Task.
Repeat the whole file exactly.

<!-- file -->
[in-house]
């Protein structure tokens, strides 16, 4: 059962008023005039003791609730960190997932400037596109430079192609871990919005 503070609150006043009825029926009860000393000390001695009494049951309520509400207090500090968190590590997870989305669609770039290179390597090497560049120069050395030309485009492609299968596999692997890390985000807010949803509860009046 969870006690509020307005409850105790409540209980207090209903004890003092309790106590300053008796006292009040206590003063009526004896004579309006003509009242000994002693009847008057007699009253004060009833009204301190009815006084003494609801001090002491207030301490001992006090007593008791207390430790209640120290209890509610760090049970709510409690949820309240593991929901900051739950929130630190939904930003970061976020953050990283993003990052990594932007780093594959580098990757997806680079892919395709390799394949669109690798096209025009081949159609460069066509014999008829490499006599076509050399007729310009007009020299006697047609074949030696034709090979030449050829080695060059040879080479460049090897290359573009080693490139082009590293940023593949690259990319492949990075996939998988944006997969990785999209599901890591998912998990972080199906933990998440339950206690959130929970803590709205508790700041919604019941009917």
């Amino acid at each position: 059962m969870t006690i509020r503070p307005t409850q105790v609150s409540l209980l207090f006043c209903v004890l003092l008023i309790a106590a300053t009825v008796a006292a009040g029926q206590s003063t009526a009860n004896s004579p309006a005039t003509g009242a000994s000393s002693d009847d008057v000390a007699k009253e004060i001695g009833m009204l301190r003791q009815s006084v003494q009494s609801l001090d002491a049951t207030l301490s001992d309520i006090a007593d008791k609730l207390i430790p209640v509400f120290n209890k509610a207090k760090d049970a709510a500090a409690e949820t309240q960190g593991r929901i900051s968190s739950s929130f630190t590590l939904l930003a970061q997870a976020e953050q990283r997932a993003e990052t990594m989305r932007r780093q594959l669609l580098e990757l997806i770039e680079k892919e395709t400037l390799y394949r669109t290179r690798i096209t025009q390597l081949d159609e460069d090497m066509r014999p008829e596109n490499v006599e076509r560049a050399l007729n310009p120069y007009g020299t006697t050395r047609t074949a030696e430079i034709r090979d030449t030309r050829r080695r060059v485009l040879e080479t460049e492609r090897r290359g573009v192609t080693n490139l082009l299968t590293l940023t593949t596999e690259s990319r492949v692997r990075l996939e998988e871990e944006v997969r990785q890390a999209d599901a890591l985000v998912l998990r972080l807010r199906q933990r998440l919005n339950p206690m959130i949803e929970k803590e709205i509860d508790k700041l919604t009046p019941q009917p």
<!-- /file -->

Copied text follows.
[in-house]
């Protein structure tokens, strides 16, 4: 059962008023005039003791609730960190997932400037596109430079192609871990919005 503070609150006043009825029926009860000393000390001695009494049951309520509400207090500090968190590590997870989305669609770039290179390597090497560049120069050395030309485009492609299968596999692997890390985000807010949803509860009046 969870006690509020307005409850105790409540209980207090209903004890003092309790106590300053008796006292009040206590003063009526004896004579309006003509009242000994002693009847008057007699009253004060009833009204301190009815006084003494609801001090002491207030301490001992006090007593008791207390430790209640120290209890509610760090049970709510409690949820309240593991929901900051739950929130630190939904930003970061976020953050990283993003990052990594932007780093594959580098990757997806680079892919395709390799394949669109690798096209025009081949159609460069066509014999008829490499006599076509050399007729310009007009020299006697047609074949030696034709090979030449050829080695060059040879080479460049090897290359573009080693490139082009590293940023593949690259990319492949990075996939998988944006997969990785999209599901890591998912998990972080199906933990998440339950206690959130929970803590709205508790700041919604019941009917």
């Amino acid at each position: 059962m969870t006690i509020r503070p307005t409850q105790v609150s409540l209980l207090f006043c209903v004890l003092l008023i309790a106590a300053t009825v008796a006292a009040g029926q206590s003063t009526a009860n004896s004579p309006a005039t003509g009242a000994s000393s002693d009847d008057v000390a007699k009253e004060i001695g009833m009204l301190r003791q009815s006084v003494q009494s609801l001090d002491a049951t207030l301490s001992d309520i006090a007593d008791k609730l207390i430790p209640v509400f120290n209890k509610a207090k760090d049970a709510a500090a409690e949820t309240q960190g593991r929901i900051s968190s739950s929130f630190t590590l939904l930003a970061q997870a976020e953050q990283r997932a993003e990052t990594m989305r932007r780093q594959l669609l580098e990757l997806i770039e680079k892919e395709t400037l390799y394949r669109t290179r690798i096209t025009q390597l081949d159609e460069d090497m066509r014999p008829e596109n490499v006599e076509r560049a050399l007729n310009p120069y007009g020299t006697t050395r047609t074949a030696e430079i034709r090979d030449t030309r050829r080695r060059v485009l040879e080479t460049e492609r090897r290359g573009v192609t080693n490139l082009l299968t590293l940023t593949t596999e690259s990319r492949v692997r990075l996939e998988e871990e944006v997969r990785q890390a999209d599901a890591l985000v998912l998990r972080l807010r199906q933990r998440l919005n339950p206690m959130i949803e929970k803590e709205i509860d508790k700041l919604t009046p019941q009917p």